All the world's a stage for the characters in Jacques Rivette's film.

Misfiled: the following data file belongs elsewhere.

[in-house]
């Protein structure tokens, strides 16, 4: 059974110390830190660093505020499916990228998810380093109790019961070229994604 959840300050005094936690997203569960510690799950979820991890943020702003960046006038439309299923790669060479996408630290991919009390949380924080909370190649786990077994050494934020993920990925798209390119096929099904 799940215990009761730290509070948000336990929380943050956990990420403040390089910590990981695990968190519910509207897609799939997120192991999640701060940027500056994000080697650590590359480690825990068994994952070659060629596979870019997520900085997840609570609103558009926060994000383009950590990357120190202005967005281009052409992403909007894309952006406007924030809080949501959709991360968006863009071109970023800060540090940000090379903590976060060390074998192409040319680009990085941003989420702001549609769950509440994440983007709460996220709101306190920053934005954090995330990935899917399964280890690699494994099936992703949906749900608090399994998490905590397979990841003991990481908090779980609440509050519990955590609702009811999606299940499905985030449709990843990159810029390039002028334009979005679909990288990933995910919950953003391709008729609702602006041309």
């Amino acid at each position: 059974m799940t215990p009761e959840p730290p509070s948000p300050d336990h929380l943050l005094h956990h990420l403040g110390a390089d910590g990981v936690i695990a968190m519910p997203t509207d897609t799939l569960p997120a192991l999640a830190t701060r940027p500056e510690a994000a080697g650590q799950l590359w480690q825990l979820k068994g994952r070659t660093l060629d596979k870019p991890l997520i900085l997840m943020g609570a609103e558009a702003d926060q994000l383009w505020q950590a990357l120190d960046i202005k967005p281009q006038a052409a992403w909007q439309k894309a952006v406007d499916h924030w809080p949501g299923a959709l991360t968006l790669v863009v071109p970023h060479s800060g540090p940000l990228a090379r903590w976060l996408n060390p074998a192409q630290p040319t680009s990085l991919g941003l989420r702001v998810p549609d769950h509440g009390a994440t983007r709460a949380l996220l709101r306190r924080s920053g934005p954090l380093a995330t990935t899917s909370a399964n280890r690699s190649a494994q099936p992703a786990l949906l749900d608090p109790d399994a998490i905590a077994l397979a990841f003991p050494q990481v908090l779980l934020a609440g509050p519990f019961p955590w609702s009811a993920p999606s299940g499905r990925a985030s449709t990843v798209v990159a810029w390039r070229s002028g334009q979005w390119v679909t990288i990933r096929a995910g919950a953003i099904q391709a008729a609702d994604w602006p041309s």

All the world’s a stage for the characters in “Around a Small Mountain,” which, at 85 minutes, is Gallic helmer Jacques Rivette’s shortest work in 28 years. Italo thesp Sergio Castellitto essentially reinvents his character from the helmer’s “Who Knows,” while Rivette regular Jane Birkin co-stars as a woman tortured by past events who needs to be released. Talky, stagy pic, which follows a tiny traveling circus in the French Cevennes region, will interest Rivette admirers at fests and in the niche arena but will do nothing to broaden his appeal.The theater has been a recurrent theme and setting in Rivette’s oeuvre (“Out 1,” “Love on the Ground”) probably because his working method, which heavily relies on improvisation, naturally suggests that the porous dividing line between actor and character is rich in tensions and passions. Though the setting in “Around a Small Mountain” is not the theater but a small family circus, the basic rules of performance, improvisation and showmanship still apply. Kate (Birkin) has returned to her late father’s circus after a 15-year absence and now mans the box office. A stranger, Vittorio (Castellitto), helps Kate with her broken-down car and is subsequently invited to attend a performance. During the tired, threadbare act of the circus’ clowns, led by Alexandre (Andre Marcon, another Rivette regular), the stranger is the only one who laughs, which immediately ingratiates him with the small troupe. Himself a wanderer and attracted by the aloof Kate, he follows the circus around as they move from village to village, as he slowly uncovers what happened 15 years ago. Rivette, who is credited alongside four others (including Castellitto) for the screenplay, is not really interested in the actual events that made Kate leave, but rather in their symbolical weight for the emotionally scarred woman, who carries the past like a millstone around her neck. As is often the case in the Rivette-ian universe, the dialogue tends toward the theatrical but provides direct access to the characters’ emotions. This is especially the case in several monologues flawlessly acted by Birkin, who turns them into soliloquies of pain and despair. Castellitto’s character is not as well defined, and his perf lacks similar moments of grace. Though Rivette thankfully avoids making Kate and Vittorio lovers, a stronger characterization of the latter might have made the entire film more fully of a piece and also shored up the narrative rhythm, which occasionally sags. Pic at times drops all pretense of naturalism and breaks the fourth wall, which might annoy more traditionally minded lovers of narrative film, but which suits this pic’s themes just fine. And, as in his previous work, the New Wave vet favors a rather cerebral exploration of human emotions to more technical filmmaking bravura, opting to again shoot in a standard 1:1.85 aspect ratio, which avoids glamorizing or unnecessarily aestheticizing the circus setting. Other tech credits are unassuming.